Note: The above observations were made on release firmware 1.2.0. We have subsequently tested the A10 using the Beta 1.2.5/1.3.0 release firmware and it is now possible to search network shares that are subfolders and individually delete unwanted/mis-scanned files. In fact, the poster wall and Egreat Media Center functionality and usability is much improved and these changes should make their way through to the release software very soon.
As well as the built-in media player, the Egreat A10 also comes with a pre-installed, premium version of VidOn XBMC, which is a fork of open source software, KODI. This gives you a lot more flexibility in organising your media with all the bells and whistles of KODI 16.1 (Jarvis) but with much better support of the chipset than the mainline release. Now, we are aware that VidOn are personas non grata in the KODI community for apparent/alleged breaches of software agreements so you may want to avoid it. We’ll avoid directly commenting on that issue and we will only be conducting tests using the internal player. The Hi3798CV200 processor also brings with it the Imprex 2.0 processing engine which possesses Darbee-like capabilities. We find a bit hit-and-miss, in all honesty, and while it can be impressive in one scene, it can look unnatural in the next so we chose to disable it.
As we alluded to earlier, courtesy of the RS232 port, the A10 can integrate with dedicated control systems and, specifically, the device is certified by Control 4, which increases its appeal to the custom install market. We understand Zappiti is doing well here, right now, so clearly Egreat is looking for some for that revenue as well.
Video & Audio PerformanceAs we said above, our audio-visual tests are focussed on the Egreat Media Player solution although you can expect very similar performance through VidOn, if you choose to go down that route. One thing we would say is that Egreat’s intent is to concentrate development on the internal player and KODI/VidOn is not a priority, so if you’re a big fan of KODI – and there’s nothing wrong with that – then you’re probably best seeking an alternative solution.
Testing was done via a NAS over a wired Gigabit network, as well as from a USB 3.0 hard drive, on a Samsung UE65JU700 via a Yamaha RXV-679 AV Receiver. So let's kick-off with the Ultra HD/4K tests:
3840 x 2160/AVC/MP4/23.976fps 3840 x 2160/AVC/MP4/24.000fps 3840 x 2160/AVC/MP4/25.000fps 3840 x 2160/AVC/MP4/29.970fps
3840 x 2160/AVC/MKV/59.940fps
3840 x 2160/AVC/MP4/23.976fps
3840 x 2160/HEVC/MP4/29.970fps
3840 x 2160/AVC/MP4/59.940fps
10-bit 3840 x 2160/HEVC/TS/59.940fps
10-bit 3840 x 2160/HEVC/TS/23.976fps
3840 x 2160/AVC/MP4/50.00fps
4096 x 2160/AVC/MP4/24fps
Having already spent a lot of time reviewing the HiMedia Q10 Pro, we are very aware of the capabilities of the HiSilicon chipset and it is, no doubt, very impressive. The A10 chomped through all the Ultra HD tests and was able to automatically adjust the video refresh rate to complement the frame-rate of the content. This held true at all resolutions although it should be noted that, like all Android devices at present, there is no ability to switch resolutions dependent on the content. While the processing of the chipset is of a high standard, there is almost no doubt that if you own a 4K TV from a major manufacturer, it's scaling of sub UHD-content will be superior to that of the A10, so we would advise setting output accordingly. It's a bit of a chore but pays dividends in terms of picture quality.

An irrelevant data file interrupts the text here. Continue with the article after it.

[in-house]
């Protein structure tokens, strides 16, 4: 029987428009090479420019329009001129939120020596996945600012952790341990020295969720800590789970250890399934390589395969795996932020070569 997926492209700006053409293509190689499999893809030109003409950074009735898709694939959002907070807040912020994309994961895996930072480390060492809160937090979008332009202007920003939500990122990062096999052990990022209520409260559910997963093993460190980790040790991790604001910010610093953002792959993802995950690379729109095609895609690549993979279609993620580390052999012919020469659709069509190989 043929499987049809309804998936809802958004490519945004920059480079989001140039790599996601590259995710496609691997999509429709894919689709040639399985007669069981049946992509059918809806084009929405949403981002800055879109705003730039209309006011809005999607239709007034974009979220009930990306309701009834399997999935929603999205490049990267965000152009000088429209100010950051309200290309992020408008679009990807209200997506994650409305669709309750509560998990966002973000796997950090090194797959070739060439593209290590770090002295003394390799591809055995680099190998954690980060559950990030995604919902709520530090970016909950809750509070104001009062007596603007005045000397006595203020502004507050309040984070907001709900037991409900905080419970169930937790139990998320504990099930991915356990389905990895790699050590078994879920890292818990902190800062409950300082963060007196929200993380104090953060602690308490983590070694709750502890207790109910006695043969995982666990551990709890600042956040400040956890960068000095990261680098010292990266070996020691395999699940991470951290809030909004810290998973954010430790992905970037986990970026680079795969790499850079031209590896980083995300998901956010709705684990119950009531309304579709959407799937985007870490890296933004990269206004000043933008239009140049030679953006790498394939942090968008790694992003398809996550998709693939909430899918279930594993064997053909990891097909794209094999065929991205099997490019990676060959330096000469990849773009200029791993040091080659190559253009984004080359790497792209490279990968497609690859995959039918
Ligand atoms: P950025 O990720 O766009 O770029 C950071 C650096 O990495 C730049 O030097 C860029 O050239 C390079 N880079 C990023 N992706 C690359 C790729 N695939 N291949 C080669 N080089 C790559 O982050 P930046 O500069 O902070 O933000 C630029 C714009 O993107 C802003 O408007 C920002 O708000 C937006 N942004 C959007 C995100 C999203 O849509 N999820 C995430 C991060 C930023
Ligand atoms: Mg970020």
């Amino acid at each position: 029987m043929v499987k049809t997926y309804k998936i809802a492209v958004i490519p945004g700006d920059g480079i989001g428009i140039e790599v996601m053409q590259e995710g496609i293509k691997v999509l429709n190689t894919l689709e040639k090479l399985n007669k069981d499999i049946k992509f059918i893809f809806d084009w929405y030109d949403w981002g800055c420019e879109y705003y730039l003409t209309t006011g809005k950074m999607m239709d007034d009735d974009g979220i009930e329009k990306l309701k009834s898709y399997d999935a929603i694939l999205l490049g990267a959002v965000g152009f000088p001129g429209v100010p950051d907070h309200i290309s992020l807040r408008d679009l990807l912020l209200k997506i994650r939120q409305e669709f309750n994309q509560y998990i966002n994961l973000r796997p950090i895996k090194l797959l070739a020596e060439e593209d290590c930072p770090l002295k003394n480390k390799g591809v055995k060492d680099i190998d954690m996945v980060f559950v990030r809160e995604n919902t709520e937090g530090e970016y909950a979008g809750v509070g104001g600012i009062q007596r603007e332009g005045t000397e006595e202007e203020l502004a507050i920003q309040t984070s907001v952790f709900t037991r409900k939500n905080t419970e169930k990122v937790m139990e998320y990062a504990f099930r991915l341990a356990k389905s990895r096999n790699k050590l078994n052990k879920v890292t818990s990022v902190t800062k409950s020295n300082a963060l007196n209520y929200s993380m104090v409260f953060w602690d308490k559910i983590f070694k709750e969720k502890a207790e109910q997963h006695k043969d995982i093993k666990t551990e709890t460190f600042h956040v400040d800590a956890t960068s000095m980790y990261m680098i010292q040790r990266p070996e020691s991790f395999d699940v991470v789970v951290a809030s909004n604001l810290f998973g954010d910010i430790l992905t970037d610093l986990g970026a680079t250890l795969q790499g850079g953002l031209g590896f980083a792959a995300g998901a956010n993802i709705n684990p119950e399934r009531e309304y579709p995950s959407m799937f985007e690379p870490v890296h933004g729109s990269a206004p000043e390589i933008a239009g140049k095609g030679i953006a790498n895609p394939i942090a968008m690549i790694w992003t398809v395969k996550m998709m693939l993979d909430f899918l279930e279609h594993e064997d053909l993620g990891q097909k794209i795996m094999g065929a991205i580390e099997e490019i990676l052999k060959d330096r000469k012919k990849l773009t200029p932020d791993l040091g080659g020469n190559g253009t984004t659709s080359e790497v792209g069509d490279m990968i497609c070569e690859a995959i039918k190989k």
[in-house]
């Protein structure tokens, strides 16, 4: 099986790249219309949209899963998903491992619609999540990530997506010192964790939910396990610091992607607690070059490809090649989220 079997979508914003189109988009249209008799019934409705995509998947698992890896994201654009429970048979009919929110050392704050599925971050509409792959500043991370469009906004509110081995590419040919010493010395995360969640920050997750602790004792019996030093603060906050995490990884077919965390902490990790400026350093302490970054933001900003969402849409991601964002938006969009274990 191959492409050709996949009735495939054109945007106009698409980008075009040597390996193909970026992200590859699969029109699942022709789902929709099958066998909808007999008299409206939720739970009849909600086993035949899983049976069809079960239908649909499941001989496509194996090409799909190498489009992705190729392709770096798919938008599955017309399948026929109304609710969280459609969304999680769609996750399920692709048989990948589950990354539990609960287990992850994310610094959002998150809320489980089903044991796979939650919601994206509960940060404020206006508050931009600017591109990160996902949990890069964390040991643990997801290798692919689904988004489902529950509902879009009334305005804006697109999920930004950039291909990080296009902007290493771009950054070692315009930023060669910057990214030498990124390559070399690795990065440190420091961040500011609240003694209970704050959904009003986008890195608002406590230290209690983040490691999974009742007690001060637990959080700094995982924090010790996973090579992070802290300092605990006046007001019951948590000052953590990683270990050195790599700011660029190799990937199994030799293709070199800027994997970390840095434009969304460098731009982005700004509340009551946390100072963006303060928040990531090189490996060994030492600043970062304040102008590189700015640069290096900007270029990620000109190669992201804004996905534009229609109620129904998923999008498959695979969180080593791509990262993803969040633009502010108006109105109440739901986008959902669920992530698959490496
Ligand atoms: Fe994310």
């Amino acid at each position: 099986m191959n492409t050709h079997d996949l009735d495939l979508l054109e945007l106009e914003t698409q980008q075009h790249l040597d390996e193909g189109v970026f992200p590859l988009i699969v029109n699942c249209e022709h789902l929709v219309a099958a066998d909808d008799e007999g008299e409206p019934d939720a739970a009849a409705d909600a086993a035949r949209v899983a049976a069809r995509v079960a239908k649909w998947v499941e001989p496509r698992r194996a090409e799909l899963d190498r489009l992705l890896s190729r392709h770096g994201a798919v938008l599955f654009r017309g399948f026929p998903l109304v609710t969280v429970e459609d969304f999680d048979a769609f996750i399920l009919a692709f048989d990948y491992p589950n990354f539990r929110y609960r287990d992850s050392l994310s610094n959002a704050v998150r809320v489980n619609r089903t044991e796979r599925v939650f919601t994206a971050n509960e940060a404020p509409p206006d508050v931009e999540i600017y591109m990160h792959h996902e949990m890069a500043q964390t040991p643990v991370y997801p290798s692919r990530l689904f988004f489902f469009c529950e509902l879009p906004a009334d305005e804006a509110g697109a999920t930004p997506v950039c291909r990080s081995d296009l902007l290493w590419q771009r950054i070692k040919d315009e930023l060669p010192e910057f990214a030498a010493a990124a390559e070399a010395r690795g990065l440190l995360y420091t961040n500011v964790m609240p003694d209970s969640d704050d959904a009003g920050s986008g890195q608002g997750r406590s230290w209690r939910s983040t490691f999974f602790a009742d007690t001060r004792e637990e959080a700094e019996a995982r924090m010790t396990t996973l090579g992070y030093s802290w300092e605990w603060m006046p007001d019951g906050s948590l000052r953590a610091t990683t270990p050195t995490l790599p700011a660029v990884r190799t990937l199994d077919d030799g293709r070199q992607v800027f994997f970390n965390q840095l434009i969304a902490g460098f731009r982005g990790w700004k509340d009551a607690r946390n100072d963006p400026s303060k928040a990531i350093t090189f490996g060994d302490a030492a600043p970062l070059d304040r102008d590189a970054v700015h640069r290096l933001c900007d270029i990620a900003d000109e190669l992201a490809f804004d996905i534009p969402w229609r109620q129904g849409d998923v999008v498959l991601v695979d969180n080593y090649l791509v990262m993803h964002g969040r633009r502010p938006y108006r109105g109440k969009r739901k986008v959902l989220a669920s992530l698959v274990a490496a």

We don’t currently list tests for HDR content, as the test TV is merely HDR signal compatible rather than being a fully-fledged HDR model but it does possess a faux HDR mode which the Egreat A10 engaged with all of the HDR 10 clips we've accumulated. A first in testing is that it would also play Dolby Vision HDR clips to our non DV TV, albeit in SDR but that's the best that could be hoped for. We understand that Egreat is currently pursuing Dolby for certification but we wouldn't hold our collective breath on that ever actually happening.
720 x 576/MP2/mpg/25.000fps - Interlaced
1280 x 720/AVC/MP4/29.970fps
1920 x 1080/AVC/MKV/25.00fps - Interlaced
1920 x 1080/AVC/MKV/23.976fps 1920 x 1080/AVC/MKV/24.000fps 1920 x 1080/AVC/MKV/25.000fps 1920 x 1080/AVC/MKV/29.970fps 1920 x 1080/AVC/MKV/30.000fps 1920 x 1080/AVC/MKV/59.970fps 1920 x 1080/HEVC/ISO/23.976fps
1920 x 1080/HEVC/MKV/23.976fps
1920 x 1080/VC-1/MKV/23.976fps
1920 x 1080/VC-1/MKV/29.970fps
The Egreat A10 displayed everything 1080p, and below, without any issues whatsoever with the same flawless dynamic refresh rate switching capabilities as with the UHD testing. The A10 had no problems with any of the popular codecs, including VC-1 which is traditionally tricky for Android.
There has, at least to the best of our knowledge, been only one Ultra HD Blu-ray disc that has been 'cracked' to allow it to be played as a digital file but if it ever were to become commonplace, you would want a player with at least the capability to replay content at bitrates up to 130Mb/s.